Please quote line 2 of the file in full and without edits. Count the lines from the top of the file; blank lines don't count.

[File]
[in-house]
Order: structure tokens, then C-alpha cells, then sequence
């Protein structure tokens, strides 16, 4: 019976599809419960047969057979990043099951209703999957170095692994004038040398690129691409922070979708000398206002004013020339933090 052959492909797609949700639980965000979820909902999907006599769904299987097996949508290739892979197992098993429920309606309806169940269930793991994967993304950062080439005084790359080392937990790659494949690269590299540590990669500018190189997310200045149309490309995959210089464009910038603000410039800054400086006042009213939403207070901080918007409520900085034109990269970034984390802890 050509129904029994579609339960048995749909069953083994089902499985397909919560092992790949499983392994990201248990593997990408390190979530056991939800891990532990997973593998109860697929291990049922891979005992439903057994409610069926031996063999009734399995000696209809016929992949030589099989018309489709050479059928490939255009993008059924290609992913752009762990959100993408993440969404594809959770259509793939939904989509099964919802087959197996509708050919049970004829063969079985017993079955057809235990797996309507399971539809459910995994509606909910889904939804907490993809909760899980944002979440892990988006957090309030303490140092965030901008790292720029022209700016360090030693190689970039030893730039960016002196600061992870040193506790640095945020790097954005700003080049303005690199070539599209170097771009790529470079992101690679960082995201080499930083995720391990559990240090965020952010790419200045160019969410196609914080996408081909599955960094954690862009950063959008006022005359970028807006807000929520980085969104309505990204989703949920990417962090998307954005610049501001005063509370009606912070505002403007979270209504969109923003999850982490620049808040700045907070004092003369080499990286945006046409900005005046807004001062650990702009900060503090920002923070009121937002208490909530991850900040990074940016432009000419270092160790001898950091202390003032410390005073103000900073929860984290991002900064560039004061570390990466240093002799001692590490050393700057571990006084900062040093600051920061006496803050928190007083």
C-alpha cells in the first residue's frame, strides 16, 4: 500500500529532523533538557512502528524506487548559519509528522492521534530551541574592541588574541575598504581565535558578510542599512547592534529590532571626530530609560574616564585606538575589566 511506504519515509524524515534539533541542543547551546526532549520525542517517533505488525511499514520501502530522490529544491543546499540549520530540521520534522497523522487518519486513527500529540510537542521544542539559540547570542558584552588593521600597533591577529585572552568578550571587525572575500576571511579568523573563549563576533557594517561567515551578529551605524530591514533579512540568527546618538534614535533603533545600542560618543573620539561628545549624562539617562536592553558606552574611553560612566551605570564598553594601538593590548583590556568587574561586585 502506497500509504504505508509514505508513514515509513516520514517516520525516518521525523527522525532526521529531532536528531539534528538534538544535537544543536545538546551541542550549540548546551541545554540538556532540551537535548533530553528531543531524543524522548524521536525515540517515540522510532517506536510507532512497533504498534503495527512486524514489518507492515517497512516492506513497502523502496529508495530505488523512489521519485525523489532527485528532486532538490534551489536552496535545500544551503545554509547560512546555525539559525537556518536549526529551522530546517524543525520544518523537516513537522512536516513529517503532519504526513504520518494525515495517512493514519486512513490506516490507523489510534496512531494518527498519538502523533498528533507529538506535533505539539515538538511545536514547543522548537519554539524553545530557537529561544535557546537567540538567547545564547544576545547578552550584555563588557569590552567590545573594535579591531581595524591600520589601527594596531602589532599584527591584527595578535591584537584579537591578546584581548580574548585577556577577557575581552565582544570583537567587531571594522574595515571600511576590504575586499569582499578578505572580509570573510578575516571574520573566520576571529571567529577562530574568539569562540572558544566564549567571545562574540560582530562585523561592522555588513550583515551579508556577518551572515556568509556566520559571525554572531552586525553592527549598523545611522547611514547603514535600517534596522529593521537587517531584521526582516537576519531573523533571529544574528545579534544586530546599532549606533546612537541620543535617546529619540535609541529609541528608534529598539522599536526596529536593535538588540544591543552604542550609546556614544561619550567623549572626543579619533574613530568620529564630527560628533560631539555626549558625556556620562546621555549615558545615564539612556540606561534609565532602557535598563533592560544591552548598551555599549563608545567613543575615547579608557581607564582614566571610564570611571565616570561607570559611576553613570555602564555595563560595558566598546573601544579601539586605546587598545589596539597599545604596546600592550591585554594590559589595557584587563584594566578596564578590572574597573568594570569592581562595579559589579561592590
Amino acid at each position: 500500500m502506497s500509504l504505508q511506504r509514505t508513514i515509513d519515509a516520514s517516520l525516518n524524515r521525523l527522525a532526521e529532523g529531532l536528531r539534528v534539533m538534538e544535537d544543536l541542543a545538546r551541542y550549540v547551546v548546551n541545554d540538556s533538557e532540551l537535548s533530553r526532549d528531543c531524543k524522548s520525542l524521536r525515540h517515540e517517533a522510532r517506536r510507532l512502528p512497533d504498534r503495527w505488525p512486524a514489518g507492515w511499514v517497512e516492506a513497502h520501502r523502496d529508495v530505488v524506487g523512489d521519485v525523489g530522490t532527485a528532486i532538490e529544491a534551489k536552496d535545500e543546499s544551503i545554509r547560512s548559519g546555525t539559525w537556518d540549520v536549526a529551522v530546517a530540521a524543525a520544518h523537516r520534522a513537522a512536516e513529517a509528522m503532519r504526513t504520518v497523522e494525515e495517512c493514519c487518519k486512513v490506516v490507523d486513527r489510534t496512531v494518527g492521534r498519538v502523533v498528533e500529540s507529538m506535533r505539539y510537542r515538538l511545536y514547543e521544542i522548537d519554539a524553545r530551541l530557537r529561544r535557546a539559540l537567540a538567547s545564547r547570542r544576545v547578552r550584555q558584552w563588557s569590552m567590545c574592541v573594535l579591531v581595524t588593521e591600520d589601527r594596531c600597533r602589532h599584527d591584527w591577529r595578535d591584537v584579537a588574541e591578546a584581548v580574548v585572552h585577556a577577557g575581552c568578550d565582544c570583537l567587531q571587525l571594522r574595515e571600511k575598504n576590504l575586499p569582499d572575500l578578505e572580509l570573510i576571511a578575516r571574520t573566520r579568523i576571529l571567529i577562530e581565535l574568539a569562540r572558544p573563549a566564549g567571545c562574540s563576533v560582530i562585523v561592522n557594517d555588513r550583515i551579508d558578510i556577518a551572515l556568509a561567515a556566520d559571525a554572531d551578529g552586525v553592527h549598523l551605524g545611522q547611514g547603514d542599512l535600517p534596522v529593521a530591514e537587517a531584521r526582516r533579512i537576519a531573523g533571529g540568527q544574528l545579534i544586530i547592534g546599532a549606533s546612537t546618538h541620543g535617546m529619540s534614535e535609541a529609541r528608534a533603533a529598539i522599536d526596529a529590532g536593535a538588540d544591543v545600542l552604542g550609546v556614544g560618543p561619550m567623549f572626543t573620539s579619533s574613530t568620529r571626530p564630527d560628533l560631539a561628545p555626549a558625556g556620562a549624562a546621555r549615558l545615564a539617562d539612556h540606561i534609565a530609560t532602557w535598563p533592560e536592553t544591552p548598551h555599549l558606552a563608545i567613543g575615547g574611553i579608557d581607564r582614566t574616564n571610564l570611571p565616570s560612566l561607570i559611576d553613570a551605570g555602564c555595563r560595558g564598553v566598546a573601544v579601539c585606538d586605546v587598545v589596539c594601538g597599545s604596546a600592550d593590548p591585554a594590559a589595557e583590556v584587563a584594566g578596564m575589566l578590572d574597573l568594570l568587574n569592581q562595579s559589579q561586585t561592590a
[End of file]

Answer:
Order: structure tokens, then C-alpha cells, then sequence